When the test at decision block 66 reveals that the pacing rate has become equal to MTR, a further test is made at block 70 to determine whether a predetermined number of successive ventricular beats, P, have taken place where the ventricular pacing rate has remained at MTR. Typically, the value, P, may be an arbitrary number, such as 16 beats. If the predetermined number of beats at MTR has not occurred, control again returns, via path 72, to the input of block 62.
When it is determined that the pacemaker is pacing the ventricle at MTR for the predetermined number of beats, it is indicative that a PMT is in progress and the algorithm provides for increasing PVARP to a value typically in the range of from 350 to 500 milliseconds, such as, for example, 400 milliseconds for one beat. This is indicated in the block diagram of FIG. 3 by block 74. By increasing PVARP to, say, 400 milliseconds, it is highly likely that the PMT will be broken, since PVARP approaches the AA interval, and any retrograde conducted ventricular stimulating pulses would have taken place during the extended PVARP.
Following the breaking of the detected PMT, the value of N is incremented and the value of M is reset to zero. See block 76. Control then returns, via path 78, to the input of operation block 62. With N incremented by 1, the new value of PVARP will be the previously programmed PVARP value plus the product of the incremented value of N and the time value, R.
The foregoing sequence of operations and tests is carried out with the value of PVARP increasing by successively increasing time increments each time a PMT episode is detected. If the test at decision block 64 reveals that M time units have elapsed since a preceding episode of PMT, a test is made at decision block 80 to determine whether N is still greater than 0. If it is, it is decremented as represented by block 82 with the value of M being reset to 0. If either the test made at decision block 80 reveals that N equals 0 or if the operation performed at block 82 is completed, control returns, via path 84, 86, 88 and 90, to again determine whether the ventricular pacing rate has become equal to the maximum tracking rate reflected by decision block 66 in the flow diagram of FIG. 3.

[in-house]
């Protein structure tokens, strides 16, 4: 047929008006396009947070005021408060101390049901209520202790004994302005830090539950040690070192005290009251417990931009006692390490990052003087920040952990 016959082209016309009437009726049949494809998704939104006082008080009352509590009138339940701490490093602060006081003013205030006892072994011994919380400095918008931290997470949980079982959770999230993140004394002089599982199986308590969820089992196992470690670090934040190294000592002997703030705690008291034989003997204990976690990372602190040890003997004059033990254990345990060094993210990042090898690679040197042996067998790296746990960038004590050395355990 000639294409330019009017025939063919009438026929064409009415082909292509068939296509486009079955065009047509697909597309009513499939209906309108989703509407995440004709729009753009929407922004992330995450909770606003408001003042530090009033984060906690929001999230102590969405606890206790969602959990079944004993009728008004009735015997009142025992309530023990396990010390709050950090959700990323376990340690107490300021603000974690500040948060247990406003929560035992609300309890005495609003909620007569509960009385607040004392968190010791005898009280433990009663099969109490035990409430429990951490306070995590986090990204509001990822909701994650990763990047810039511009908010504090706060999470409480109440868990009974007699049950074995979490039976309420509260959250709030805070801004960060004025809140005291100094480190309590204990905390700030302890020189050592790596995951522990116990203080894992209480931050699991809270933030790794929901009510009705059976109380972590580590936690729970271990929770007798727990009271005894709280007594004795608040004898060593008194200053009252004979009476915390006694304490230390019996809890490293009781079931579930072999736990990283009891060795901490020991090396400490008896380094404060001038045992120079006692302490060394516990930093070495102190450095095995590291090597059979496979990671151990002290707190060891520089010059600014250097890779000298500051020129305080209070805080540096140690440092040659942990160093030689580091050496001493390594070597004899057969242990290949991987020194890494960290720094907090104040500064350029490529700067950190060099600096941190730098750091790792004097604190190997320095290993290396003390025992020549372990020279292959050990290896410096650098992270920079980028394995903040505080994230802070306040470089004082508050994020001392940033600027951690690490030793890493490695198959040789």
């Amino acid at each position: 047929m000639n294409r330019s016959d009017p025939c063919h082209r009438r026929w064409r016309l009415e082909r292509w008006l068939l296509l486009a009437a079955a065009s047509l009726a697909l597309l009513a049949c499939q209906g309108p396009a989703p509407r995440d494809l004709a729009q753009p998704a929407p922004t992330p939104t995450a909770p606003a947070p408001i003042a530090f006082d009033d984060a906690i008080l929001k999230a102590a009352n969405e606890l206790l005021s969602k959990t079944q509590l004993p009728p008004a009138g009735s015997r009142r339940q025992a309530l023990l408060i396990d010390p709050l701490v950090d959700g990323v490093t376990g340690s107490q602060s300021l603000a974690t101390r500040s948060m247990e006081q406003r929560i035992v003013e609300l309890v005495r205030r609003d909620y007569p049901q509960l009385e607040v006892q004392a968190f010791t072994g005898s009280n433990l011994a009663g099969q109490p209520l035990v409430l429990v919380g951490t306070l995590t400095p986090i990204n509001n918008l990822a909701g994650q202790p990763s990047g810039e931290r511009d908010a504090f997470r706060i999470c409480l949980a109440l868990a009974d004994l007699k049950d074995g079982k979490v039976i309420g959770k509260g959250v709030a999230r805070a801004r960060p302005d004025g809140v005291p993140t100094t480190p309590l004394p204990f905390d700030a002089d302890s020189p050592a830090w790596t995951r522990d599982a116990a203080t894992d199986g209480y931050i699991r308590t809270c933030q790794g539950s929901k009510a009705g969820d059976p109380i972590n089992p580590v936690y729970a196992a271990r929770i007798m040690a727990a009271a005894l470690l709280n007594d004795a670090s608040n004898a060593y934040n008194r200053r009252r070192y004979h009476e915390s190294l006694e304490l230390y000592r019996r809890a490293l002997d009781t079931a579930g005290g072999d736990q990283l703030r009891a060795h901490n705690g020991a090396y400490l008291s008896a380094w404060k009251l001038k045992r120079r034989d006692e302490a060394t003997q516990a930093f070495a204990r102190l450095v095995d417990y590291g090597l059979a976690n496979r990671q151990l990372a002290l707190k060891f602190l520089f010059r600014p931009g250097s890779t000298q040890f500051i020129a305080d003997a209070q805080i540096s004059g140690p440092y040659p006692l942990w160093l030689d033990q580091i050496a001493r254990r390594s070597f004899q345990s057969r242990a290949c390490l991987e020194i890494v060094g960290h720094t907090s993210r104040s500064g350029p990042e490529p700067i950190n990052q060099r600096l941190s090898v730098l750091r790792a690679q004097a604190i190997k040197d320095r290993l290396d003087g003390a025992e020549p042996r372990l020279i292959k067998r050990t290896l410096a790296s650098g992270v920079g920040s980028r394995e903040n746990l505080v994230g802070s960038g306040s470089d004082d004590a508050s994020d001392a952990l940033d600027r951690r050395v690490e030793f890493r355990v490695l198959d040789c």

Referring to FIG. 4, there is illustrated a plot of a transfer function for a dual chamber pacer that helps illustrate the effects of small and large PVARP values on the ventricular pacing rate. Here, the average ventricular rate in pulses per minute is plotted as a function of atrial rate. As the atrial rate increases, the ventricular rate tracks one for one until the maximum tracking rate is reached. With a long PVARP, electronic Wenckebaching causes a steep drop in the ventricular rate, as represented by the dashed line 92 in FIG. 4. However, with a small PVARP, the ventricular rate drops less precipitously to a 2:1 tracking mode as indicated by the dot-dash line 94.